A Backbone Formation Protocol Using Minimum Spanning Tree in Cognitive Radio Networks

A Backbone Formation Protocol Using Minimum Spanning Tree in Cognitive Radio Networks

Santosh Kumar (National Institute of Technology, Kurukshetra, India) and Awadhesh Kumar Singh (National Institute of Technology, Kurukshetra, India)
DOI: 10.4018/978-1-7998-2491-6.ch012

Abstract

Numerous research articles exist for backbone formation in wireless networks; however, they cannot be applied straightforward in cognitive radio networks (CRN) due to its peculiar characteristics. Since virtual backbone has many advantages such as reduced routing overhead, dynamic maintenance, and fast convergence speed, the authors propose a backbone formation protocol in CRN. In this chapter, a backbone formation protocol is proposed using the concept of minimum spanning tree. The protocol is based on non-iterative approach, thus leading towards limited message overhead. The proposed algorithm first forms the minimum spanning tree, and second, the nodes having more than one neighbor are connected together to form the backbone.
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Introduction

Recently, due to advent of new application areas and tremendous popularity of social networks, the number of network devices has proliferated creating huge demand for wireless spectrum. Thus, the spectrum scarcity has become problem of central interest to industry as well as research community. Moreover, the unlicensed spectrum band, ISM band (2.4GHz range) have been exhausted due to escalated use by the ad hoc networks, e.g. Wi-fi hotspots, wireless mesh networks, and mobile ad hoc networks in various applications, such as environmental monitoring, battlefields surveillance, and commercial usage. Furthermore, the ISM band is affected by the interference created by household appliances and electro-mechanical infrastructure. On the other hand, it has also been observed that licensed (reserved) spectrum such as TV white spaces are not being used effectively. As per Federal Communications Commission (FCC) estimate, the licensed spectrum utilization varies between 15% to 85% (Akyildiz, Lee, Vuran, & Mohanty, 2006). Note that the utilization of licensed spectrum is low also due to current spectrum allocation policies (Li, Liu, Li, Liu, & Li, 2013). The huge demand for the spectrum and inefficient spectrum usage has motivated FCC to approve the opportunistic use of licensed spectrum such as TV white spaces (Nekovee, 2009). Consequently, a new network paradigm has emerged, called cognitive radio network.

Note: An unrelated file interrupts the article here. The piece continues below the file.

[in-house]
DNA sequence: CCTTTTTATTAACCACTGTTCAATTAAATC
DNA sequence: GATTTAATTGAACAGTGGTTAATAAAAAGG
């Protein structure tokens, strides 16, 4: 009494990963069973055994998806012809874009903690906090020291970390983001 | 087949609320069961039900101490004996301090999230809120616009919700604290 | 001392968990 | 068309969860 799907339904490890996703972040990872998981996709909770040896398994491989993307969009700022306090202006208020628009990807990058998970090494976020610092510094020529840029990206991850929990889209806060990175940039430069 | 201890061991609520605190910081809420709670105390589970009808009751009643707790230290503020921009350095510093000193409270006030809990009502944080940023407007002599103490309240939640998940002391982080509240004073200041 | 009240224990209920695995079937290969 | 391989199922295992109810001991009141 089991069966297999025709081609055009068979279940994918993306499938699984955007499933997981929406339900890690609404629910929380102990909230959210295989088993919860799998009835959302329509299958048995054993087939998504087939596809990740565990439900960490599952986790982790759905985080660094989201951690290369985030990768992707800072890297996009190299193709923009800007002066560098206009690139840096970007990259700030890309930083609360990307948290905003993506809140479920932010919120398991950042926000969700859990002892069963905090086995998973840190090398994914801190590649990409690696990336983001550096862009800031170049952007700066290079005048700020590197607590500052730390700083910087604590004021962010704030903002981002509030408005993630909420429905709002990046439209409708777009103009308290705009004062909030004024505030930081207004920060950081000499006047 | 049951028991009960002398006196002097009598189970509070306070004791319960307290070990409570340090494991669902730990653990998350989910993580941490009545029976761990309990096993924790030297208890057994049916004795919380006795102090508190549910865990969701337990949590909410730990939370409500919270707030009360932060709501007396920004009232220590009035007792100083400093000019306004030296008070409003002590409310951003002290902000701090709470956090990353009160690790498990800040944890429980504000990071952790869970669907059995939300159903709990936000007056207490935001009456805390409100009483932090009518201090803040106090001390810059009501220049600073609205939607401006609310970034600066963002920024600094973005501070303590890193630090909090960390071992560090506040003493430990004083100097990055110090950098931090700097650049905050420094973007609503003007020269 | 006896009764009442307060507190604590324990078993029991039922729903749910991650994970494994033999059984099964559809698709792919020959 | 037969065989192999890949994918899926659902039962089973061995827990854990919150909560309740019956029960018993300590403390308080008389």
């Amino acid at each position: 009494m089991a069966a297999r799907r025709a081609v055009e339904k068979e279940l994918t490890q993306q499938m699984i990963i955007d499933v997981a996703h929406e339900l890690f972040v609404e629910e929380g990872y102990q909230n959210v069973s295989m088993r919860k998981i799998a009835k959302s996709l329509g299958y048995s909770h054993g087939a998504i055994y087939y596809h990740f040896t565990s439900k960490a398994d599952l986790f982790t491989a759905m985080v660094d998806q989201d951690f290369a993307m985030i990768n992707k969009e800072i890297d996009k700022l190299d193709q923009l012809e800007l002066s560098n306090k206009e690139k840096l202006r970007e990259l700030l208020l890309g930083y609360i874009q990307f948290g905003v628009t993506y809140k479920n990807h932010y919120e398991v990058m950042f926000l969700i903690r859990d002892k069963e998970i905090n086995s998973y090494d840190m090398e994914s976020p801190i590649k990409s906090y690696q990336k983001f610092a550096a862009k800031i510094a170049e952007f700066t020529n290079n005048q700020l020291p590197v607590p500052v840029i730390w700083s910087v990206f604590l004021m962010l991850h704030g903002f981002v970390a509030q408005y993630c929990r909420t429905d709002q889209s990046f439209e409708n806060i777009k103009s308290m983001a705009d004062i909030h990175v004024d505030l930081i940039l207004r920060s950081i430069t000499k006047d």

The CRN is a promising technique to boost spectrum utilization in wireless networks. The spectrum holder node is called primary user (PU). However, PU may not constantly occupy the entire owned (licensed) spectrum. Thus, the nodes that do not own any spectrum get opportunity to use the part of spectrum (channels) unused by PU. Such opportunistic user node is called secondary user (SU). However, SU node must vacate the channel on detecting PU appearance in that channel. In fact, CRN is the network of SU nodes only. The concept of CRN was first introduced by J. Mitola (Mitola & Maguire, 1999) in 1999 to utilize the radio spectrum in opportunistic manner. In article (Akyildiz et al., 2006), two architecture of CRN is discussed: 1) cognitive radio ad hoc network (CRAHN), and 2) infrastructure based CRN. In infrastructure based CRN, a base station exists which controls SU communication and manages the spectrums. Further, CRAHN has two types of network: 1) cognitive radio sensor network, and 2) cognitive radio mobile ad hoc networks. In CRAHN, SU node senses the available channel without interfering to PUs; however, it switches to another channel in case PU appears. Thus, CRAHN is quite challenging environment as compared to mobile ad hoc networks.

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